The Economy in Transition
By Arnold Kling
For the tradable sector as a whole, value added per job rose substantially, an increase of 44 percent from 1990 to 2008, far above the increase of 21 percent in the economy as a whole. The tradable sector is gravitating toward higher value-added components of global supply chains. These consist, in broad terms, of high-end services, some in manufacturing industries and some, like finance and insurance, in pure service industries.
This is from a paper that Tyler Cowen calls
one of the most important papers of the year and perhaps the most important paper so far on “economic malaise” issues.
1. In general, you have industries where productivity grows faster than demand, and you have industries where demand grows faster than productivity. Employment will shift out of the former and into the latter. An obvious point, but worth bearing in mind.
2. I think that if we want to know about the well-being of workers, we need to know something about their consumption patterns. If you mostly consume tradable goods (or lots of free stuff on the Internet), your income does not need to have increased in order for you to have experienced a big improvement in your well-being over the past two decades. On the other hand, if you want a lot of education and health care, then even if your income has grown a lot, you may be barely treading water.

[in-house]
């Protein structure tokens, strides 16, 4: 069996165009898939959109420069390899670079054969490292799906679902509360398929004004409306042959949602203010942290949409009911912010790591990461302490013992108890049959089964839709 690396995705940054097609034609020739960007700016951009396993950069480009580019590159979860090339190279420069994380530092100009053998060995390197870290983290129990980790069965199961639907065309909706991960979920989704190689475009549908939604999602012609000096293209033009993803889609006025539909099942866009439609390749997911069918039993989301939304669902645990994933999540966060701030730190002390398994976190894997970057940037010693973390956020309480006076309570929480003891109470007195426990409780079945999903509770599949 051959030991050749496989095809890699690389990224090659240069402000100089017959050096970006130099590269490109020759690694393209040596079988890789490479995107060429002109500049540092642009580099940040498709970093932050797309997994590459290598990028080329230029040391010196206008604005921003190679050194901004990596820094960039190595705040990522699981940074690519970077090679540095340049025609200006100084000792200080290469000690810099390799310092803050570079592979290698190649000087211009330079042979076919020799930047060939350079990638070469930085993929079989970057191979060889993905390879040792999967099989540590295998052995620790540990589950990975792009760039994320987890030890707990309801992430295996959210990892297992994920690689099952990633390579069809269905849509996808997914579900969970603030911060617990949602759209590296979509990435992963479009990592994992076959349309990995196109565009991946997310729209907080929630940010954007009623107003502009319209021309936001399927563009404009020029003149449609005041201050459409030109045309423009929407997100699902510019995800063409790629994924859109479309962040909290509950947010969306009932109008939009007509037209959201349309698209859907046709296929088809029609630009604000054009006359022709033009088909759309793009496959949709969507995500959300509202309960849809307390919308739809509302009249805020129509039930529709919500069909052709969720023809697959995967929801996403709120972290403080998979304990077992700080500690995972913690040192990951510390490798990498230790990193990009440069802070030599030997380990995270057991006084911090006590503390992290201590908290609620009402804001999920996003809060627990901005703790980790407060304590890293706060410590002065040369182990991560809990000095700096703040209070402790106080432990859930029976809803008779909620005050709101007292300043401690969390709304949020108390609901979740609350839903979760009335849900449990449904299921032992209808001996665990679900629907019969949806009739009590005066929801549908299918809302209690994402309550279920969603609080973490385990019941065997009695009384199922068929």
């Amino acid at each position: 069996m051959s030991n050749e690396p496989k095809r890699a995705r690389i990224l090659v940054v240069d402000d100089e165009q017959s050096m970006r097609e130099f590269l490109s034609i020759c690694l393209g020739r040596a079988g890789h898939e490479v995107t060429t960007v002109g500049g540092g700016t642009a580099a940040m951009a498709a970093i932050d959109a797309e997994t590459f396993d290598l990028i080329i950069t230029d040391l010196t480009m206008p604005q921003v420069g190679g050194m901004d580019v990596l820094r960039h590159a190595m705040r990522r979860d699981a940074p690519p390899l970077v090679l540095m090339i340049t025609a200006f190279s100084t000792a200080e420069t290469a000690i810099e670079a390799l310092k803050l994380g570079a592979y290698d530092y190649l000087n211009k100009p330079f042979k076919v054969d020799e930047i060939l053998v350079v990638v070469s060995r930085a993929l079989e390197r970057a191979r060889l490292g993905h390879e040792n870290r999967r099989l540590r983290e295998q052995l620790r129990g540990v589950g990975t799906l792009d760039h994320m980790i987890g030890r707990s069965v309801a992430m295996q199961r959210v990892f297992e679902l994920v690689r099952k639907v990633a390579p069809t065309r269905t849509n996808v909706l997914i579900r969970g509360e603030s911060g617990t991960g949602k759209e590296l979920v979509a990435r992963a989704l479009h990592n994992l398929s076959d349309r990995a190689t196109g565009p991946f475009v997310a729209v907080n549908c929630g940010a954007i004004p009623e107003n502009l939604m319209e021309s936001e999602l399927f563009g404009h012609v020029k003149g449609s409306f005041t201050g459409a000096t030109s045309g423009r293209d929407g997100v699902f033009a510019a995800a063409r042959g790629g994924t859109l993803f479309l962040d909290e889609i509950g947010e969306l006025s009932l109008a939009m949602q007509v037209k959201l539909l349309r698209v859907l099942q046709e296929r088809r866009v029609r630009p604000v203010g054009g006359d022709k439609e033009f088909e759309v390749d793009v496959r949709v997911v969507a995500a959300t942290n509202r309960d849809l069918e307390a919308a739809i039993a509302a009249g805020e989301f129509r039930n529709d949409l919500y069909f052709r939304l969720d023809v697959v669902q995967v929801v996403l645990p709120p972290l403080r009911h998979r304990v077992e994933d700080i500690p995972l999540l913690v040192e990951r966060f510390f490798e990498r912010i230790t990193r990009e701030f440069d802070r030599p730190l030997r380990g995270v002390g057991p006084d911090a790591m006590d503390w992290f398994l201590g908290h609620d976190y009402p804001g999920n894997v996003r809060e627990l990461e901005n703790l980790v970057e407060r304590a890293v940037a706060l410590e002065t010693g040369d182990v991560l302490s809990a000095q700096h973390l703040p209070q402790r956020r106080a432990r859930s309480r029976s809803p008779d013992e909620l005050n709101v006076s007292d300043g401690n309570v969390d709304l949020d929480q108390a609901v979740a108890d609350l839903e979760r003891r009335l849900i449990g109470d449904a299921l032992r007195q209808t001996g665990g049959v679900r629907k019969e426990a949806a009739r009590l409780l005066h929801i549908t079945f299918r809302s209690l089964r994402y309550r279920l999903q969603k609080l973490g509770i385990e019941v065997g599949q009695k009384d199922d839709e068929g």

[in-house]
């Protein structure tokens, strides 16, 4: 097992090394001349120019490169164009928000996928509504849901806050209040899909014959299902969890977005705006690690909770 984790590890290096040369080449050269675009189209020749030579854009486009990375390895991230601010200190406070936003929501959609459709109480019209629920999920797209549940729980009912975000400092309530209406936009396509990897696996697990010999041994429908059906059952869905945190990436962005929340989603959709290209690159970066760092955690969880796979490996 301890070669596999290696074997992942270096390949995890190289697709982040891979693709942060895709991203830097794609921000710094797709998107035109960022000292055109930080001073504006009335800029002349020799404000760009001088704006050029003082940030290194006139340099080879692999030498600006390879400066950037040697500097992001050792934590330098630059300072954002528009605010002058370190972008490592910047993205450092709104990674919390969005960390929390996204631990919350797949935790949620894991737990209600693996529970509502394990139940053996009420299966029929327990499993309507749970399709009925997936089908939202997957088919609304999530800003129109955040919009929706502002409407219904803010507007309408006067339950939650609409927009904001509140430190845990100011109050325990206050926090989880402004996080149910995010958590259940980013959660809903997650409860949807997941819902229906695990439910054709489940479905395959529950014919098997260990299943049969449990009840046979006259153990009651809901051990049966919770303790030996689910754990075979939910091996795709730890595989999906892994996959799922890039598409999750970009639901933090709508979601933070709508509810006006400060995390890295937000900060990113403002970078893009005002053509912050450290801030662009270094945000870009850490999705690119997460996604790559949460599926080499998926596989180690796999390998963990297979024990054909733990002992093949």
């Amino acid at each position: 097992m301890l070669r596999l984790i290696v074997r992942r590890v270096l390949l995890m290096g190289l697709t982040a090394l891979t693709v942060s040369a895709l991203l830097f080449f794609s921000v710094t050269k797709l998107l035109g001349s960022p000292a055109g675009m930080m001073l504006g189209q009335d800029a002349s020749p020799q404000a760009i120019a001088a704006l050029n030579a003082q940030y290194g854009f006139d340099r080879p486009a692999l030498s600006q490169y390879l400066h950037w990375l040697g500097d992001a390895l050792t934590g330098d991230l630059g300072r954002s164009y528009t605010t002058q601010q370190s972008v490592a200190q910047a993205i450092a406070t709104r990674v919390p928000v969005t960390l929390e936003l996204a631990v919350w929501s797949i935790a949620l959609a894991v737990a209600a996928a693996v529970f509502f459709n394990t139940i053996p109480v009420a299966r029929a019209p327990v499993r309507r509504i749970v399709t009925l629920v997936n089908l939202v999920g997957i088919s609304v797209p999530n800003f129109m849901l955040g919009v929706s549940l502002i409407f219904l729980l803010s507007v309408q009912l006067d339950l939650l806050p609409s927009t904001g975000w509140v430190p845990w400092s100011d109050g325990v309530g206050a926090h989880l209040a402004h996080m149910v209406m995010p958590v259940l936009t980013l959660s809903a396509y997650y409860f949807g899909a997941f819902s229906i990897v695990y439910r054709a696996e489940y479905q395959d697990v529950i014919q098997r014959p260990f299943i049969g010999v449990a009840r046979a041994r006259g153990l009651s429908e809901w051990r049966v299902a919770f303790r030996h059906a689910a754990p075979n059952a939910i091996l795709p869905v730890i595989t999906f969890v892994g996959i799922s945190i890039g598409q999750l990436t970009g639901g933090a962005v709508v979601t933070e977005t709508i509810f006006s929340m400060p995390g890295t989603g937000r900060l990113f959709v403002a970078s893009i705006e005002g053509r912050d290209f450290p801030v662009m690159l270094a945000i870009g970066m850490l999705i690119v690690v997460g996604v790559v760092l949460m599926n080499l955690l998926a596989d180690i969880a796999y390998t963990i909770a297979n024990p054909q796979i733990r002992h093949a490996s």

3. Perhaps some people are using their incremental wealth to consume more leisure, while others are using their incremental wealth to expensive colleges and getting a lot of unnecessary diagnostic tests and elective surgeries. The latter will appear to have higher income and more consumption than the former, but who is really better off?
4. In general, the measurement of trends in economic well-being is going to be very tricky from now on. For an agricultural economy or an industrial economy, you can do a reasonable job by counting bushels or widgets produced. But the measurement of value added in education and health care is fraught with difficulty and major controversy. Moreover, if consumption patterns across individuals and groups are diverging as much as I think they are, then there really is no “average American household” to speak of, and the very process of aggregation is seriously misleading.